O’Connor, G., Coates, V., & O’Neill, S. (2014). Randomised controlled trial of a tailored information pack for patients undergoing surgery and treatment for rectal cancer. European Journal of Oncology Nursing, 18, 183–191. 

doi: 10.1016/j.ejon.2013.10.011
Print

Study Purpose:

To evaluate the effects of a tailored information package for patients with rectal cancer on levels of satisfaction with information, anxiety, depression, and readjustment to normal living

Intervention Characteristics/Basic Study Process:

This study was conducted at six sites in four healthcare systems in Northern Ireland. A process evaluation of usual standards-of-care established that all patients with rectal cancer were referred to a stoma nurse specialist following diagnosis. A tailored information packet of 14 leaflets dealing with various aspects of disease and treatment was developed based on the theoretical framework of andragogy, developed by Malcolm Knowles, along with a preliminary needs assessment and a literature review. Preparation for the study involved a liaison between stoma-care nurse specialists to determine interest in participation. The researchers then met with the stoma nurse specialists to discuss the study protocol and provide consistent training regarding the use of the information packet. Data were collected using a researcher-administered set of scales at three time points in structured interviews. These were preintervention, postintervention, after surgery, prior to hospital discharge, and six months after surgery.

Sample Characteristics:

  • N = 43 (intervention group), 33 (control group)  
  • AGE RANGE = 42–76+ years
  • MALES: 64.5%, FEMALES: 35.5%
  • KEY DISEASE CHARACTERISTICS: Sixty-eight out of 76 patients were considered a B or C in Duke’s staging system. The majority of patients (40) had low anterior resections with loop ileostomies, and 27 patients had abdominoperineal resections (permanent colostomies).
  • OTHER KEY SAMPLE CHARACTERISTICS: Thirty-two patients received short-course radiation prior to surgery. Ten of these patients also had adjuvant chemotherapy. Nine patients had long-course preoperative chemotherapy/radiation, and nine patients had adjuvant chemotherapy only.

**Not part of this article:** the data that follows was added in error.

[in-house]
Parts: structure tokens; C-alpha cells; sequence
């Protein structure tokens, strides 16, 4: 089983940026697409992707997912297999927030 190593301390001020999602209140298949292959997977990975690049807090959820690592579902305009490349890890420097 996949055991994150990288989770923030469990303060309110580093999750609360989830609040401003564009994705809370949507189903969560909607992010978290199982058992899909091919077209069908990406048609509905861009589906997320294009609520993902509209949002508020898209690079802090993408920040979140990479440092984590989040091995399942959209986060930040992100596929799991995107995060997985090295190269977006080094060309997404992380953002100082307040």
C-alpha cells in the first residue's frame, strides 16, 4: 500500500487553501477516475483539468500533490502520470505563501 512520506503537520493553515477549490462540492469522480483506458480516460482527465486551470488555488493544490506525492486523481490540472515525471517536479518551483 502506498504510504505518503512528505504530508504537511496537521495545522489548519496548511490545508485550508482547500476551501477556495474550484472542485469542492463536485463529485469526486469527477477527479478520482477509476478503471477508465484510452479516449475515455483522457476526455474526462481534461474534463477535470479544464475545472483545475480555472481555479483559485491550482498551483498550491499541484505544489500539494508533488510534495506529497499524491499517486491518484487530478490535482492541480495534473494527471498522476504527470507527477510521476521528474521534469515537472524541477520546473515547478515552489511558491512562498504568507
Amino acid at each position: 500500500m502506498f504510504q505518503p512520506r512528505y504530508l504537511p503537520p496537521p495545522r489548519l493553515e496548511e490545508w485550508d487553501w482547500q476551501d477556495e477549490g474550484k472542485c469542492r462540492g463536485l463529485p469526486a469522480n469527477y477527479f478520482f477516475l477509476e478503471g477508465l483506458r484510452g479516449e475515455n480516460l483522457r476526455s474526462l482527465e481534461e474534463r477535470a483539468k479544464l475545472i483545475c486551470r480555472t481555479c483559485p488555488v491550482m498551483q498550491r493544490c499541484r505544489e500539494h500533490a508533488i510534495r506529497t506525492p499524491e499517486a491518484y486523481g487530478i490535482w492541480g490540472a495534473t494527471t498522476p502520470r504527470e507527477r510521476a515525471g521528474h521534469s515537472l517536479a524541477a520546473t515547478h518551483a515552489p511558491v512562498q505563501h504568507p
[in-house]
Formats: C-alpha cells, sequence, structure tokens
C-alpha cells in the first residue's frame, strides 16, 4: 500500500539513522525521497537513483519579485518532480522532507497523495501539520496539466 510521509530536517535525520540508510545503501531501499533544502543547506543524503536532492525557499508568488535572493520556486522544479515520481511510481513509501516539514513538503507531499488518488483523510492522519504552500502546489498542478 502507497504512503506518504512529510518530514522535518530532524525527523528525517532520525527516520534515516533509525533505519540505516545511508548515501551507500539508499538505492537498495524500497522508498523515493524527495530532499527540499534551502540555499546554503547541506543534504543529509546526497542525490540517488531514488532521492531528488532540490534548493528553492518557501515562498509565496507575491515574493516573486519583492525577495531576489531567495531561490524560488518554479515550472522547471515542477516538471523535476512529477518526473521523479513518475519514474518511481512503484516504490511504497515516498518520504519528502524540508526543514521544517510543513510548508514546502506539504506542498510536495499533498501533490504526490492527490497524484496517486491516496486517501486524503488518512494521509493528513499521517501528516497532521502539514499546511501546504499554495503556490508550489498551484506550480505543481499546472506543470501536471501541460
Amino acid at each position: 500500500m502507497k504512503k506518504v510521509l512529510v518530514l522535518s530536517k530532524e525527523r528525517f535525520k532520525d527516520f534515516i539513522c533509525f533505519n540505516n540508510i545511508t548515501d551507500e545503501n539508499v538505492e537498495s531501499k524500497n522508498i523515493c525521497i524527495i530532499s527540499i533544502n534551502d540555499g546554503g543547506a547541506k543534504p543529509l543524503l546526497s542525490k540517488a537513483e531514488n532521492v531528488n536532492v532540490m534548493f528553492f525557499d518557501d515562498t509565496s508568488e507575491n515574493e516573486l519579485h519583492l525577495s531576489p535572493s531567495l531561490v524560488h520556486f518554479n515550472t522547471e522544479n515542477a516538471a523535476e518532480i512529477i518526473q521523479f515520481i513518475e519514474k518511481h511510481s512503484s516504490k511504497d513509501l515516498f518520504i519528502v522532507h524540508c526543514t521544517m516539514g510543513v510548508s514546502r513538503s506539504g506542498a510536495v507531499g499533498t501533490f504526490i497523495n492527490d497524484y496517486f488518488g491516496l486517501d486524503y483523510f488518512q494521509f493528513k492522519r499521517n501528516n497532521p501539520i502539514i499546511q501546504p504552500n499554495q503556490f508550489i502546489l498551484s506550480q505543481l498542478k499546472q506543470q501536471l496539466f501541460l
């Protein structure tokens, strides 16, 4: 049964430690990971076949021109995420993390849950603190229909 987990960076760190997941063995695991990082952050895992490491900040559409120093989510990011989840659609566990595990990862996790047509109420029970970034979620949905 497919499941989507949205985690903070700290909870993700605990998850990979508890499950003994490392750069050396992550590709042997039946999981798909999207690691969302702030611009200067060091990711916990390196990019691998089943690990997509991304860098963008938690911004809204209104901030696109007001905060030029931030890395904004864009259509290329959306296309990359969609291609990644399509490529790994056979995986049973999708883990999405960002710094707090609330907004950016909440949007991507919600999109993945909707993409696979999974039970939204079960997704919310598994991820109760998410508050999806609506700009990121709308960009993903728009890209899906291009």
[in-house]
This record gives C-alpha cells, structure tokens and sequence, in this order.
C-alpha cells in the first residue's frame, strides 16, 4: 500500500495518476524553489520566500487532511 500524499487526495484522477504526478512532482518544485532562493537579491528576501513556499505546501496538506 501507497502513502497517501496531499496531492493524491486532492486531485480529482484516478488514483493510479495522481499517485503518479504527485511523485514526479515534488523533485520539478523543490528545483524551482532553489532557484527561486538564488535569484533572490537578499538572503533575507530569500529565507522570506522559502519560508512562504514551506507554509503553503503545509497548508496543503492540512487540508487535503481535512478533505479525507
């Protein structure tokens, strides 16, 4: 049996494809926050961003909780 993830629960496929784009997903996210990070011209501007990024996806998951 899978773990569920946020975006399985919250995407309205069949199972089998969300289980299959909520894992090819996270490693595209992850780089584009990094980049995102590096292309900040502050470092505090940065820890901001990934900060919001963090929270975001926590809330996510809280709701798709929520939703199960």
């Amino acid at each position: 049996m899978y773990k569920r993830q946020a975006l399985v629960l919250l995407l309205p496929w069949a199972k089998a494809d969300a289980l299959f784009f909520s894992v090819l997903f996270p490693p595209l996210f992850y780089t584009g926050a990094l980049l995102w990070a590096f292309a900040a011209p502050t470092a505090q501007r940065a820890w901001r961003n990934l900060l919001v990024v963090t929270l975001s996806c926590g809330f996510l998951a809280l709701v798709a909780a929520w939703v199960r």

Setting:

  • SITE: Multi-site    
  • SETTING TYPE: Multiple settings  
  • LOCATION: Northern Ireland

Phase of Care and Clinical Applications:

  • PHASE OF CARE: Multiple phases of care
  • APPLICATIONS: Elder care, palliative care 

Study Design:

Randomized, controlled trial

Measurement Instruments/Methods:

The Patient Satisfaction with Cancer Treatment Education (PSCaTE) questionnaire was used. It consists of 14 items. Each item has a scale from 1 (strongly disagree) to 5 (strongly agree). The Hospital Anxiety and Depression Scale (HADS), which contains seven intermingled items answered on a four-point scale, and the Reintegration to Normal Living Index (RNLI), which consists of 11 items on scales of 1–10, also were used. Data analysis was carried out using SPSS software.

Results:

There was a statistically significant difference in levels of satisfaction with information between the intervention and control groups. Patients who received the tailored information packet were more satisfied with their information than the control group. There were no differences in depression scores between the intervention and control groups at any time. Females were shown to have significantly higher anxiety and depression scores at the preintervention assessment. All participants with high depression scores also had elevated anxiety scores. Anxiety and depression scores showed medium to large negative associations with adjustment levels as measured by the RNLI scores at all three time points.

Conclusions:

Patients who received the tailored information packets were significantly more satisfied than those in the control group at the second and third time points.

Limitations:

  • Small sample (< 100)
  • Baseline sample/group differences of import
  • Risk of bias (no blinding)
  • Risk of bias (sample characteristics)
  • Key sample group differences that could influence results
  • Other limitations/explanation: This study only assessed satisfaction up to six months following surgery. Caregivers were not included in the study. This study focused predominantly on paper-based literature as an intervention. The Pearson coefficient was used in the analysis to assess for satisfaction; although this is appropriate, it is not as robust in terms of statistical significance.

Nursing Implications:

Nurse experts such as stoma-care specialists are in a position to provide effective information to assist patients in adjusting to major life changes. Nurses have the opportunity to provide patient information that will help alleviate the anxiety and depression that come with these life changes.

Menu